Inside the Laurent Gbagbo trial

  • February 26, 2016
Inside the Laurent Gbagbo trial

Sophie Rosenberg on disbelief and division at the ICC

Lesson learned: always check the microphones. Just after the start of the Hague trial of former Côte d'Ivoire president Laurent Gbagbo, prosecutor Eric MacDonald accidentally revealed the names of four anonymous prosecution witnesses within reach of a live microphone. The names were heard in the courtroom and the public gallery, and the recordings have been shared on social media.

The clearly disconcerted presiding judge, Cuno Tarfusser, wondered whether this incident “of utmost and inexcusable gravity” was due to “recklessness, superficiality or stupidity.” He did not wish to “speculate about something else”, alluding to hypothetical foul play. The judge formally apologised to the witnesses and ordered an internal investigation.

The incident highlights the difficult balancing act between holding transparent trials and prioritising witness and victim protection. And having observed the prosecutor’s opening statements from the public gallery, I saw the reactions of the two defendants' close supporters – reactions that revealed the deep fault lines in this case.

Gbagbo served as president of Côte d’Ivoire between 2000 and 2010. In 2010, he disputed the results of presidential elections that he officially lost, sparking a five-month political crisis that left more than 3,000 people dead. He is on trial with Charles Blé Goudé, the longtime leader of a youth movement known as Jeunes Patriotes (Young Patriots). Gbagbo appointed him minister for youth in 2010 during the crisis.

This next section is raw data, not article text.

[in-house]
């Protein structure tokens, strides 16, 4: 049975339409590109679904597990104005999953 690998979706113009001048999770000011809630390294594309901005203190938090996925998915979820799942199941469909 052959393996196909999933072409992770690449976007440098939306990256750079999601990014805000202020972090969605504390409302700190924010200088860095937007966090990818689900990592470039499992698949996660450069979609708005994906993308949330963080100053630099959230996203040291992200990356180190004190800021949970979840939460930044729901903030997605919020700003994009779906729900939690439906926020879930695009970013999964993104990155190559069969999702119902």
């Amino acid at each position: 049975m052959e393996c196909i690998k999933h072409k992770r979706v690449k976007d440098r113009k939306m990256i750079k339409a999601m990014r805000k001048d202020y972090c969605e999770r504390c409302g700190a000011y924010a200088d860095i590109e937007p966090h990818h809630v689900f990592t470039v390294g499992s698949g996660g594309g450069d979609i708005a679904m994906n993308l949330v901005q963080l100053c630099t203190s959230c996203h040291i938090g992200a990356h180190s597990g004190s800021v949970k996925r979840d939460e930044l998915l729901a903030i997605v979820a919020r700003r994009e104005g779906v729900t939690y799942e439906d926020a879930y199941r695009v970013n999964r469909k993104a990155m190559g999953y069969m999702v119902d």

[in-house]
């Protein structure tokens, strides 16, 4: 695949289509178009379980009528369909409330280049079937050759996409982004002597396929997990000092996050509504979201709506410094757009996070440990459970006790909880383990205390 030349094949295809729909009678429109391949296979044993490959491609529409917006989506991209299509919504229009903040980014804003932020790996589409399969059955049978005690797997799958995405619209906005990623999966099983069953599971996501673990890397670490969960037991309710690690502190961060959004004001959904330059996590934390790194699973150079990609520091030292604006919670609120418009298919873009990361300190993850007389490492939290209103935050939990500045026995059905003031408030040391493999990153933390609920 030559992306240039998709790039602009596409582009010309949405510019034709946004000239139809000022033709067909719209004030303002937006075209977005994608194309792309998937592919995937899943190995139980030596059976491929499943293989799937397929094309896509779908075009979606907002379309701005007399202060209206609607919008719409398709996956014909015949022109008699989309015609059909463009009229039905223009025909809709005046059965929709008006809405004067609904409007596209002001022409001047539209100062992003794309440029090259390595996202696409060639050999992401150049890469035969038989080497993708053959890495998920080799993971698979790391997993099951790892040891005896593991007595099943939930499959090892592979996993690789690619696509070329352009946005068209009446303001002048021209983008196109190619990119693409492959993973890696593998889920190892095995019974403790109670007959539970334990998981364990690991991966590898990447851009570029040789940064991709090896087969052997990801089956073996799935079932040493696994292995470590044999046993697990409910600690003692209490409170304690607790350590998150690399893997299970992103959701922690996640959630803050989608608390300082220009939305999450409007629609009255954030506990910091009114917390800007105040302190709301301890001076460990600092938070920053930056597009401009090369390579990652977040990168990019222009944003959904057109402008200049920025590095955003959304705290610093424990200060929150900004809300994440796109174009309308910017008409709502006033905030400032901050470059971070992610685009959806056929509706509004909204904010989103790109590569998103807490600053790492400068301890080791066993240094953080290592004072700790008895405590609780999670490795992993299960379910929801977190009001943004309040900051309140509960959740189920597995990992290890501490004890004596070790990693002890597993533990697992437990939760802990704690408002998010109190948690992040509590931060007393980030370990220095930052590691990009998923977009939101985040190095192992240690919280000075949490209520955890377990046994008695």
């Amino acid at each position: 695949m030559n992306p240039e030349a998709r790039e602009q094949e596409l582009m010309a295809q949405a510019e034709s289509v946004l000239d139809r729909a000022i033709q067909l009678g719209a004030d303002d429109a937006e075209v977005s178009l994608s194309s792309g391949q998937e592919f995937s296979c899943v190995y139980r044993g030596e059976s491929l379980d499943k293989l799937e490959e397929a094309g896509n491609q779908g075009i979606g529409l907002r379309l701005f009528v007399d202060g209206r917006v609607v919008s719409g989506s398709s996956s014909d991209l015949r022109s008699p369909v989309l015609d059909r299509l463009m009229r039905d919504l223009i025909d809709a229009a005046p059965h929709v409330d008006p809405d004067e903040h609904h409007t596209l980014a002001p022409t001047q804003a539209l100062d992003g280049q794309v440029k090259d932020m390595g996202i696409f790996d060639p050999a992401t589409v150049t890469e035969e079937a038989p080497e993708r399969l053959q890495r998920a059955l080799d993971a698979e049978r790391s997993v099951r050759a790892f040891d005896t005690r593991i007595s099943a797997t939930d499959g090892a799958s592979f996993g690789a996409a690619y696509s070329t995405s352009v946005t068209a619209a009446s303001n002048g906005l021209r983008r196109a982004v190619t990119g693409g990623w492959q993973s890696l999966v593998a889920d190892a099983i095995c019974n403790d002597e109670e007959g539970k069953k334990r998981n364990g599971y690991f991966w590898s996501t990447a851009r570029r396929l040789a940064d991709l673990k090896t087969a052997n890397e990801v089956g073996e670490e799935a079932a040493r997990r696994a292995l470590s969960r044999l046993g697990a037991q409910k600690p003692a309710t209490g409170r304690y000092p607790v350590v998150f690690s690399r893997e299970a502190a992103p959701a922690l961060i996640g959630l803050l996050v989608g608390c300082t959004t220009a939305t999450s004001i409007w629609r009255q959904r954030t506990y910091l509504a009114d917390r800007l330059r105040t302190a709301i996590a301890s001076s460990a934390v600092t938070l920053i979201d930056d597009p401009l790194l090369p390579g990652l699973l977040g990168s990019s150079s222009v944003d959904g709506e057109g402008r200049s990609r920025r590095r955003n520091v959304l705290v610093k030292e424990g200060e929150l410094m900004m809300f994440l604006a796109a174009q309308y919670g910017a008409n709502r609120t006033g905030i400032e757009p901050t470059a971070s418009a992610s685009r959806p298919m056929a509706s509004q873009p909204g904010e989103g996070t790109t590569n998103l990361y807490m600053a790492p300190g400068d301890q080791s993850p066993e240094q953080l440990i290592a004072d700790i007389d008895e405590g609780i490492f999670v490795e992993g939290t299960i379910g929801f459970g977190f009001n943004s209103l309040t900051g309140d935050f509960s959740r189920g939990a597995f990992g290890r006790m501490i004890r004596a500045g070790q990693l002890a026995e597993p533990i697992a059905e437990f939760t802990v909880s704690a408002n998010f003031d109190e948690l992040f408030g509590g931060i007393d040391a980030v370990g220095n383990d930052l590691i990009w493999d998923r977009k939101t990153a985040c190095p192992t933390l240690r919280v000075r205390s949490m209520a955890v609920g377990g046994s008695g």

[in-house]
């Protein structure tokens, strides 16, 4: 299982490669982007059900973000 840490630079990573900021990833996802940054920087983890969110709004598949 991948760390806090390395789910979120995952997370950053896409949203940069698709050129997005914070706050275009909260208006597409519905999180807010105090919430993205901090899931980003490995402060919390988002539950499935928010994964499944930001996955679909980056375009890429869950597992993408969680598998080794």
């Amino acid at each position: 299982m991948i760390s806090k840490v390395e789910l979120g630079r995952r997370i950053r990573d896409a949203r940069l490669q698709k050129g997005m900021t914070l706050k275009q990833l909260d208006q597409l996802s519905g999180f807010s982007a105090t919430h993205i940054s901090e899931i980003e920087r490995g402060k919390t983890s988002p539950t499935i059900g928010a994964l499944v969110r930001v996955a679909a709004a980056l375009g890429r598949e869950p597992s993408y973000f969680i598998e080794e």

Gbagbo and Blé Goudé were transferred to the International Criminal Court in 2011 and 2014 respectively, and were charged as indirect co-perpetrators of crimes against humanity allegedly committed as part of a plan to keep Gbagbo in power “at any cost”. The two have both written tell-all books in which they refute such allegations.

I was at the ICC on the first day of the Gbagbo-Blé Goudé trial and waited with about 300 of their supporters outside the court’s shiny new permanent building in The Hague. One woman told me, only half-jokingly: “They built a new building just to try our president!” Protesting the portrait that was painted of Gbagbo as a dictator during the 2010-2011 crisis, another fan chanted sarcastically: “Give us back our dictator!”

Inside the court, diplomats, NGOs, journalists and members of Gbagbo and Blé Goudé’s close entourage filled the public gallery. Following the trial through headphones with simultaneous French and English translation, audience members have a clear view of the judges, prosecution and legal representative for victims teams on the left, both defence teams on the right, and both defendants sitting behind their respective representatives. For identity protection concerns, audience members cannot, however, see witnesses and victims testifying.

From inside the courtroom, one can look up and see members in the public gallery. After the second day’s hearings, Gbagbo stood up and saluted his supporters – who waved back ecstatically and left the gallery singing the Ivoirian anthem.

Disbelief, guffaws, and amulets

Since all the ICC’s criminal charges concern acts that took place in Abidjan, much of the evidence will be photo and video footage of the urban warfare that took place there. But rumours and conspiracy theories are rife in Côte d’Ivoire – and there are suspicions that evidence of this sort can be fabricated and altered.